Tuesday 18 August 2015
A word about websites
The Tory group "Conservatives For Britain" have just launched their website. I hate it. When I have a day job, I'm a web developer. I am solely responsible for www.eureferendum.com. It is an engine of my own creation developed over a few years. Now anyone who's good at it will poke massive holes in some of the coding (hey, I didn't say I was good at it) and the bits that are supposed to make it work on a mobile phone don't quite work as they should. That said, it's still better in most respects.
If you look at a single blog post on that Tory website, you'll see that no attention has been given to how the reader receives it. The long stringy sentences stretch across the screen with no regard to paragraphs. What it actually tells us about them is that do don't really care about how it is received or whether anybody will read it. It exists not as a tool of communication but to serve the vanity and egos of the people it promotes. The Business for Britain website is similarly awful, perhaps using the same engine. Scrolling headlines is soooo 1996 for goodness sake.
Similarly, you could take a look at The Know website, which from a web technology perspective is absolutely phenomenal. Whoever developed that is a master and I would kill to have those skills. But it is still a really shitty website as far as the actual user is concerned. This is really typical of my industry in that websites serve to wow the people who commission them rather than to do an actual job.
Straight off the bat, none of these websites tell me anything I want to know and the navigation is incomprehensible. I have long argued that the straight up blog format is the way to go for any political website. It shows up straight away that there is new content, that it's regularly updated and there is a reason for a repeat visit.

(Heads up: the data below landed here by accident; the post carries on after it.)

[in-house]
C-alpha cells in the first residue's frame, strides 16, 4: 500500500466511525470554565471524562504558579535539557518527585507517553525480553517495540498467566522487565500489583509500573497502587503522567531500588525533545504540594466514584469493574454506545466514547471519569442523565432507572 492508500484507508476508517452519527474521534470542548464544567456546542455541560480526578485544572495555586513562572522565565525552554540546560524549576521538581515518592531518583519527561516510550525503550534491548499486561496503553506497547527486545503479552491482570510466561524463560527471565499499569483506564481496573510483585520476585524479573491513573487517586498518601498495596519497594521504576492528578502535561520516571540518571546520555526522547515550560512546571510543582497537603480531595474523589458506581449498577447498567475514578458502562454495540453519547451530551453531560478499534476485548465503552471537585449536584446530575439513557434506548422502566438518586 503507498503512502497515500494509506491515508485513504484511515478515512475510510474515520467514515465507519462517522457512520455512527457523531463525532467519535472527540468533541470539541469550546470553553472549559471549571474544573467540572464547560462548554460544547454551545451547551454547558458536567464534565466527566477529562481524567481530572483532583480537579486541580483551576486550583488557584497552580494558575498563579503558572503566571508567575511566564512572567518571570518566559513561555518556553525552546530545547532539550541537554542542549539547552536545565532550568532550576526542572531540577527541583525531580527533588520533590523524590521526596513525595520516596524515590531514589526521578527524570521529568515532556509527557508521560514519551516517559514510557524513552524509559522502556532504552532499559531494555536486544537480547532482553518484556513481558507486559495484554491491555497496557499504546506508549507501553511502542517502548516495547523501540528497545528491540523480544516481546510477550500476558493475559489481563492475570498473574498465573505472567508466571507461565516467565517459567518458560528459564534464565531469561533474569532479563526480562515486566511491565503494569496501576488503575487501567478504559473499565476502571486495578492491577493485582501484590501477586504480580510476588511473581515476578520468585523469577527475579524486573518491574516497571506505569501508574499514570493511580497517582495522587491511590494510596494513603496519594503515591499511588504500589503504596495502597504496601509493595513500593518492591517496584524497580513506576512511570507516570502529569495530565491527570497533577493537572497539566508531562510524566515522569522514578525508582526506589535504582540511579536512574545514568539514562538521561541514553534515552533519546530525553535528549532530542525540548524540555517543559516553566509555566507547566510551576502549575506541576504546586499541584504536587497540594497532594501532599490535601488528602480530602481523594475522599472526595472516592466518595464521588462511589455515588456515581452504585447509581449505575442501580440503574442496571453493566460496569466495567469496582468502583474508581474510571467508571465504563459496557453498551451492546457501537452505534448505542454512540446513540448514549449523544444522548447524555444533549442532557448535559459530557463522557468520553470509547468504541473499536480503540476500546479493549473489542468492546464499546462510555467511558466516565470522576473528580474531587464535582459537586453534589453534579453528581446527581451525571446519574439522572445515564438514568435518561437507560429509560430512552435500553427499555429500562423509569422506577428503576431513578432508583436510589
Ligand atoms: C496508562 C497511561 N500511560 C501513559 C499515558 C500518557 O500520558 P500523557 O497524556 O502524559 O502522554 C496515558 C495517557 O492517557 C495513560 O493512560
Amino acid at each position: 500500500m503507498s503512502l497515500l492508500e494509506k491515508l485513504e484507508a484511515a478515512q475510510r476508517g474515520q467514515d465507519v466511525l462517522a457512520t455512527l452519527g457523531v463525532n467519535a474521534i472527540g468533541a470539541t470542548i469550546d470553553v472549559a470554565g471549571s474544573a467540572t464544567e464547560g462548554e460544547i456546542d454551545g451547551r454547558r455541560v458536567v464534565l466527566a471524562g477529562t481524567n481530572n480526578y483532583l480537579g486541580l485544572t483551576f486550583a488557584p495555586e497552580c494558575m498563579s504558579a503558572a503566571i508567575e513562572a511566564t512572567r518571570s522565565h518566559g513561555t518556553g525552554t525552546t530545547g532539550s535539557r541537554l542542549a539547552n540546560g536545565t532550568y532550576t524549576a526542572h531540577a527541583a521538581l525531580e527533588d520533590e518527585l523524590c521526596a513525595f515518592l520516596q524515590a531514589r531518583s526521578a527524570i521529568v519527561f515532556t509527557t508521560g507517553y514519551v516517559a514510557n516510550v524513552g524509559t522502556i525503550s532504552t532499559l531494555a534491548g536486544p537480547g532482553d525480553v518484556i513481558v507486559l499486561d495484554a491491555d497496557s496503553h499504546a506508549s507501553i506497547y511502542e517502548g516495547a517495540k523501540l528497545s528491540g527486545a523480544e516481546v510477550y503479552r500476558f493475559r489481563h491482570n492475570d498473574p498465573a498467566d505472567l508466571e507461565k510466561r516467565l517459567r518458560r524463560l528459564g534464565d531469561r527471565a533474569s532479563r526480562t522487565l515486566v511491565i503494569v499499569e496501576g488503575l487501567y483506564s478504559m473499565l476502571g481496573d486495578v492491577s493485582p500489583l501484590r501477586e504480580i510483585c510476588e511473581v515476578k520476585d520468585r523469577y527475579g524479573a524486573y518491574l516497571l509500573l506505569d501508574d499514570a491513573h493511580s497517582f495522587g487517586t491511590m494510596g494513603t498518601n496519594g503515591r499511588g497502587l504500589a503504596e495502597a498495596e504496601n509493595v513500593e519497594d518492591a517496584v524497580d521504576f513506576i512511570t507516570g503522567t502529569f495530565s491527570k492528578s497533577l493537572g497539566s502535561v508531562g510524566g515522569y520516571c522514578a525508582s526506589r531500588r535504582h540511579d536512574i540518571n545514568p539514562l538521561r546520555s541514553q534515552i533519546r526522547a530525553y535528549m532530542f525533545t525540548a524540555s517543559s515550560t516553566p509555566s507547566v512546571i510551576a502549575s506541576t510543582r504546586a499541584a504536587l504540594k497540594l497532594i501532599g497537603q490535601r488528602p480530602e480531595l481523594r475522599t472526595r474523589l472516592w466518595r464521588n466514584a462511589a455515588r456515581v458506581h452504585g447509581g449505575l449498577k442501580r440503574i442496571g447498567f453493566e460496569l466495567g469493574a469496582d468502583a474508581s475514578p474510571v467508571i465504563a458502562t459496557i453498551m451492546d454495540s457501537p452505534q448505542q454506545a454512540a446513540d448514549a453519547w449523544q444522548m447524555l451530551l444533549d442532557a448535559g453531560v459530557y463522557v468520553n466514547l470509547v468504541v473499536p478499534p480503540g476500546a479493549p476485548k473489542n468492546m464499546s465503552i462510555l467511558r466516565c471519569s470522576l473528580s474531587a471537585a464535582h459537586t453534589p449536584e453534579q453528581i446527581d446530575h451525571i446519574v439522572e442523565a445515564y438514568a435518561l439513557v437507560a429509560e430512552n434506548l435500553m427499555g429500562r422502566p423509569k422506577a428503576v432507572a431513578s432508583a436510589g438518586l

This is something even Ukip managed to get right. Ok, fine, so it took ten years of shouting at them before they finally arrived at the right format, and they still populate it with mindwarping drivel due to the lack of a communications strategy, but it still does a better job in engaging the reader.
Ultimately this referendum will be a battle fought on the web. We will see a number of vanity groups with start up websites - all of which may have an initial wow factor that might impress donors and perhaps the electoral commission, but lack any kind of authenticity and pay no thought to adding value to the debate and have no strategy behind them. Seriously, what does it matter if the website works on all the latest handheld gadgets if there's nothing on them worth reading? Moreover, does Conservatives For Britain really think genuine eurosceptics give a tinkers damn what Boris Johnson thinks? Does anybody?
The opposition is just as as bad in this regard - but we cannot afford to be. In this campaign, it is our side that has the upper hand on the web as we have grassroots authenticity. Consequently any web resources must be geared for the reader, and not the vanity of the owner. Thus far, I haven't seen any eurosceptic organisations who have their act together in this regard. A website without a strategy is a waste of money and a website that doesn't speak to the reader, speaks to nobody.
It comes as no surprise that the Tory outfits care nothing for those who would visit their websites, but for the rest of us, we have a job to do.